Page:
The Five Ingredients of Google Optimization

I’ve shed some light on how Google ranks the millions of sites on the Web. As a business owner or marketer, you are on a constant quest to gain Google’s trust. And on your quest, you will need to keep exactly five factors in mind. I call them the five ingredients of successful SEO. You already know the most important one:

links (the very currency of trust in Google’s eyes). The others are keyword selection, meta page title, URL structure, and time. Even if those terms sound like jabberwocky to you right now, I promise they’ll be second nature by the time you finish this chapter.

Before we get started, I want to make sure you understand a few basic vocabulary terms that will make your reading of this chapter much easier:
  • Keywords—Keywords, or search terms (these expressions are interchangeable), are the words that are typed into search engines such as Google.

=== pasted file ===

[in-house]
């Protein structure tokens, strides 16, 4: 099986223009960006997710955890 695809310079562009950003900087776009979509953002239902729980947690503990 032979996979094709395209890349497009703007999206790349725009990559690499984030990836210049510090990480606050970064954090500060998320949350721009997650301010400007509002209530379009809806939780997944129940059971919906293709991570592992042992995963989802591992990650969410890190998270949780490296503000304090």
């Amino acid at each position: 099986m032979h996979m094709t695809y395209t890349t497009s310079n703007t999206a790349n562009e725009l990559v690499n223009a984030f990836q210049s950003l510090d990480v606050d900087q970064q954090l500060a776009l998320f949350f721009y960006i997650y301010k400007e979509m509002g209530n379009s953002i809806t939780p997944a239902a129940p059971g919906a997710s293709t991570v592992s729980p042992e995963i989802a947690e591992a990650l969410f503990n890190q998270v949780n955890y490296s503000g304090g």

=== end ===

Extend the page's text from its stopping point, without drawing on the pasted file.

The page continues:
• Inbound links—As Google is analyzing its vast database of websites, trying to determine which ones to select as the 10 final, first-page contestants, it puts a high price tag on what’s known in the industry as inbound links. Inbound links are links from other websites that point to your website, which hopefully result in your site gaining Google’s trust.
  • TrustRank— the more links your site receives from other trusted websites, the higher its TrustRank will be, and therefore the higher its likelihood of showing up at the top of the search results. TrustRank is one of the two main factors Google uses to determine which results to show on the first page for a search.
  • Meta page title—A meta page title, the other main factor used by Google to determine which results to show on the first page for a search, basically is a short description of what your site is about, which people who program websites put into a special area of the website code. It is like the headline of a newspaper. There is a different meta page title for every page on your site, and Google pays special attention to it.
  • URL—A uniform resource locator (URL) is the same thing as a domain name, or a web address. It’s the http://www.example.com that you type in when you want to visit a website.

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Source :  Outsmarting Google: SEO Secrets to Winning New Business.

Comments

  1. this is exactly what i read in that book "outsmarting google"

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